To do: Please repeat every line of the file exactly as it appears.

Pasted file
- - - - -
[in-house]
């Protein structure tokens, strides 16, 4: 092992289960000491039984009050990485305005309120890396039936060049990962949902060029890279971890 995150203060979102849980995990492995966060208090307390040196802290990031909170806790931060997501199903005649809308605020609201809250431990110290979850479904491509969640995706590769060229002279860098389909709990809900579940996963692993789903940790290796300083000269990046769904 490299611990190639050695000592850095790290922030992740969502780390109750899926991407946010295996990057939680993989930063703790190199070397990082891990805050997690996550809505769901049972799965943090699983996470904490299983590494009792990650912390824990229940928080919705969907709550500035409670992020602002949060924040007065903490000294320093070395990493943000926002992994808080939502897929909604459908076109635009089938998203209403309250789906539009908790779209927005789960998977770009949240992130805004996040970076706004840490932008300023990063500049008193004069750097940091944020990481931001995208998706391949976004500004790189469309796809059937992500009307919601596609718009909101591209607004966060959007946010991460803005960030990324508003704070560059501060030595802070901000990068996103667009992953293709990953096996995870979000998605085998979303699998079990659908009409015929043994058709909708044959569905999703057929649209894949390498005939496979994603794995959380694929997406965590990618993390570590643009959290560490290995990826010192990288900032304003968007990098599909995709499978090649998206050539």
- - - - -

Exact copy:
[in-house]
């Protein structure tokens, strides 16, 4: 092992289960000491039984009050990485305005309120890396039936060049990962949902060029890279971890 995150203060979102849980995990492995966060208090307390040196802290990031909170806790931060997501199903005649809308605020609201809250431990110290979850479904491509969640995706590769060229002279860098389909709990809900579940996963692993789903940790290796300083000269990046769904 490299611990190639050695000592850095790290922030992740969502780390109750899926991407946010295996990057939680993989930063703790190199070397990082891990805050997690996550809505769901049972799965943090699983996470904490299983590494009792990650912390824990229940928080919705969907709550500035409670992020602002949060924040007065903490000294320093070395990493943000926002992994808080939502897929909604459908076109635009089938998203209403309250789906539009908790779209927005789960998977770009949240992130805004996040970076706004840490932008300023990063500049008193004069750097940091944020990481931001995208998706391949976004500004790189469309796809059937992500009307919601596609718009909101591209607004966060959007946010991460803005960030990324508003704070560059501060030595802070901000990068996103667009992953293709990953096996995870979000998605085998979303699998079990659908009409015929043994058709909708044959569905999703057929649209894949390498005939496979994603794995959380694929997406965590990618993390570590643009959290560490290995990826010192990288900032304003968007990098599909995709499978090649998206050539």